Monthly chartathon

The Reserve Bank released its latest Chart Pack yesterday. As a technical analyst/chartist, I prefer a visual representation of data and have always found this series of charts fascinating. The whole pack can be downloaded here (1.28 mB or so) or viewed by section here. Although it covers many areas, I’m going to look at

Latest posts


No taxes, cheap houses

Following my recent post, Blame your leaders, in which I explained why high house prices are partly the result of high property taxes I was asked by a voice of sanity in my household: “How can you keep a straight face and propose that one of the demand driven causes of driving up house prices, is


China’s great iron ore pile

I won’t lie, the iron ore price has been making a goose of me for almost two years. At various points my forecast for big falls has almost been right but in total I have been clearly wrong. My prediction has been frustrated by tear away fixed asset investment in China, new market dynamics and


Has the RBA killed the dollar rally?

Over the past 8 trading days the Aussie has essentially traded a 1.0590-1.0770 range as the competiting forces in currency land played out. Friday’s spike after non-farm payrolls on the back of the euro’s bounce has not been sustained and as I write the Aussie has bounced off the bottom of the range overnight and


Trading Day: support broken

The S&P/ASX 200 dropped on the open, and at midday is down over 53 points or 1.16% to 4520 points. The correction has now wiped off just over 9% of price in the ASX200, just below the conventional 10% level of a complete correction. Asian markets are all down, with the Nikkei down over 0.4%,


The Metcash barometer

Given Metcash is the small operator within a large duopoly structure, and therefore relies in some measure upon system growth, we can take brokers’ attitudes as a good weather vane for sentiment towards the non-mining part of the economy. And it is pretty bearish. Southern Cross is claiming that the Eastern seaboard is already in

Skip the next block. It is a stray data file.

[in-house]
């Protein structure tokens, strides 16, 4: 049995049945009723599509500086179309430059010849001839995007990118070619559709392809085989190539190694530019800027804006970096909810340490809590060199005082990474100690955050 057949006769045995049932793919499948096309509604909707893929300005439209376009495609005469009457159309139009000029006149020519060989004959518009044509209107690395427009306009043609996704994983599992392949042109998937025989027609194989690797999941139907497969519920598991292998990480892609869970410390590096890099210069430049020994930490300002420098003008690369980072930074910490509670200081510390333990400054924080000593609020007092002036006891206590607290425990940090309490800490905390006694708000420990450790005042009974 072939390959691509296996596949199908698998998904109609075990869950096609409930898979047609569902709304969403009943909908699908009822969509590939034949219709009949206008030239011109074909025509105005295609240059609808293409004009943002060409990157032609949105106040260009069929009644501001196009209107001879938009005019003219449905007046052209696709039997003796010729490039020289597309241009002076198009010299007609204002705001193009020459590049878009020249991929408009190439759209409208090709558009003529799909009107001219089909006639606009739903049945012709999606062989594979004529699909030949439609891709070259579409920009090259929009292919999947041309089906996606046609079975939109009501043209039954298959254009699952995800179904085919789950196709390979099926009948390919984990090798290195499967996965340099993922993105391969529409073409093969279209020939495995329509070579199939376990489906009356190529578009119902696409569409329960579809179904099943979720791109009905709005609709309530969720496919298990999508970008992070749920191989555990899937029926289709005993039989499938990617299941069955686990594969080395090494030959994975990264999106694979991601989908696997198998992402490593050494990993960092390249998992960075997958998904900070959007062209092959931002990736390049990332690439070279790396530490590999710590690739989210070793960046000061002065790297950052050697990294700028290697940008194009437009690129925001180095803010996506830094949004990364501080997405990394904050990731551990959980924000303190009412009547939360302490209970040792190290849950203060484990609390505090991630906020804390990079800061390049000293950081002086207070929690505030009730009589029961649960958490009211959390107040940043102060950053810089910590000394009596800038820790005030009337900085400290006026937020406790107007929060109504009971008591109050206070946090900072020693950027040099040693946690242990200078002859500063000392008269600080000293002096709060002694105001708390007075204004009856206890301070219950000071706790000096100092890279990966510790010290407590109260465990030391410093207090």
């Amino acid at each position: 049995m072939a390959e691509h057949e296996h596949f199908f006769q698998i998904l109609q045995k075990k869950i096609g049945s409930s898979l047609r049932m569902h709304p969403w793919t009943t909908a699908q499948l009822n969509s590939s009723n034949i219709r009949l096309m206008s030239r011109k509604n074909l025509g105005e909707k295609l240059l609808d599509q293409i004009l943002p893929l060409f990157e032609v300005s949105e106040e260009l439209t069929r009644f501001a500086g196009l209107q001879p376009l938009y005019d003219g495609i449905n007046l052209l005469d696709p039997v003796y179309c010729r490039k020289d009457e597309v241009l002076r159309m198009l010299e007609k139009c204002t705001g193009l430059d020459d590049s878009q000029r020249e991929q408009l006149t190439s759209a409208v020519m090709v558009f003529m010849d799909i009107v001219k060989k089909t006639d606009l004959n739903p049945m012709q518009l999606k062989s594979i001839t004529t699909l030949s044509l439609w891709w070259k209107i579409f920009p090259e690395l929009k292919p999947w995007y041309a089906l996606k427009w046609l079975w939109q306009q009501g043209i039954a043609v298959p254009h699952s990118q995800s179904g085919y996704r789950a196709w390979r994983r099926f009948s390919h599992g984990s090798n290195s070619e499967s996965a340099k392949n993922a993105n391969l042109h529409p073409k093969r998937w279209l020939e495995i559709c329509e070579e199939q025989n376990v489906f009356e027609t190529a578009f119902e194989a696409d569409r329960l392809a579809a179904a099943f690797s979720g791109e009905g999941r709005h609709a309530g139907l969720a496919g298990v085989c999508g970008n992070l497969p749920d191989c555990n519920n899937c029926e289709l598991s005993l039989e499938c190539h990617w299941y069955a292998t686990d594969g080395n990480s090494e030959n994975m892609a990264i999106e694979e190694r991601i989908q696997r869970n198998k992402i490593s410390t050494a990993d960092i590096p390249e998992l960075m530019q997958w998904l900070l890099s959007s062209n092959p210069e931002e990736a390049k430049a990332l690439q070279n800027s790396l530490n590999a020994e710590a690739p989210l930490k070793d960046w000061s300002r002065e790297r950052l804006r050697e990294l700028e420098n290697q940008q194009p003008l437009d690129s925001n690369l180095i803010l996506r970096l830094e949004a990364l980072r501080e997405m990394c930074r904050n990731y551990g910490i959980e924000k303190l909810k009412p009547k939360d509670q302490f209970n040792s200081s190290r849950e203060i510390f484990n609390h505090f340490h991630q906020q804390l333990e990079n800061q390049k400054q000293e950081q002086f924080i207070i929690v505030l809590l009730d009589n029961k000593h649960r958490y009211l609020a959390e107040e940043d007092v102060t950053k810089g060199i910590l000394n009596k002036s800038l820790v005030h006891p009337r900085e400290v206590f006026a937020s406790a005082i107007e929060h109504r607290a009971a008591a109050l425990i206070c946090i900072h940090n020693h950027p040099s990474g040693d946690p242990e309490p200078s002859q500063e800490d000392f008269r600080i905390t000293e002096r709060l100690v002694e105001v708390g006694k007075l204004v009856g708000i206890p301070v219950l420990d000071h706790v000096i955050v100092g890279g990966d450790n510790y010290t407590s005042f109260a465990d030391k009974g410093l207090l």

Carbon taxing equities

As a value investor and climate change agnostic, I have to admit I’ve been watching the carbon tax/ETS debate with a sort of detached interest.  Given the Federal government’s unparalleled skill at botching both policy PR and implementation, I had assumed that the ETS would go the way of FuelWatch, Pinkbats and Kevin Rudd’s stiff



The reasons behind the RBA’s decision to leave interest rates unchanged yesterday have largely been ignored in today’s commentary. The radical alterations made to the accompanying statement have been overlooked, lied about or dismissed. Instead, pretty much to a man, media and bank economic commentary has stuck to its so far completely wrong assessment that


AFG sees a bounce

As my long term readers would know I have followed AFG mortgage data for quite some time. I am aware that it is not actual mortgage issuance, is susceptible to variations in AFG’s market share, seems to have a disproportionate spread across the states which doesn’t match their size, and also has a bizarre trend


Beware the housing elites

If there is one thing in this world that drives me crazy, it is social engineering based on ideology rather than an objective examination of facts. A classic example was on display in two related articles recently published in the mainstream media. Both articles relate to recent work undertaken by Dr Robert Crawford, an academic


Bullhawks vanquished!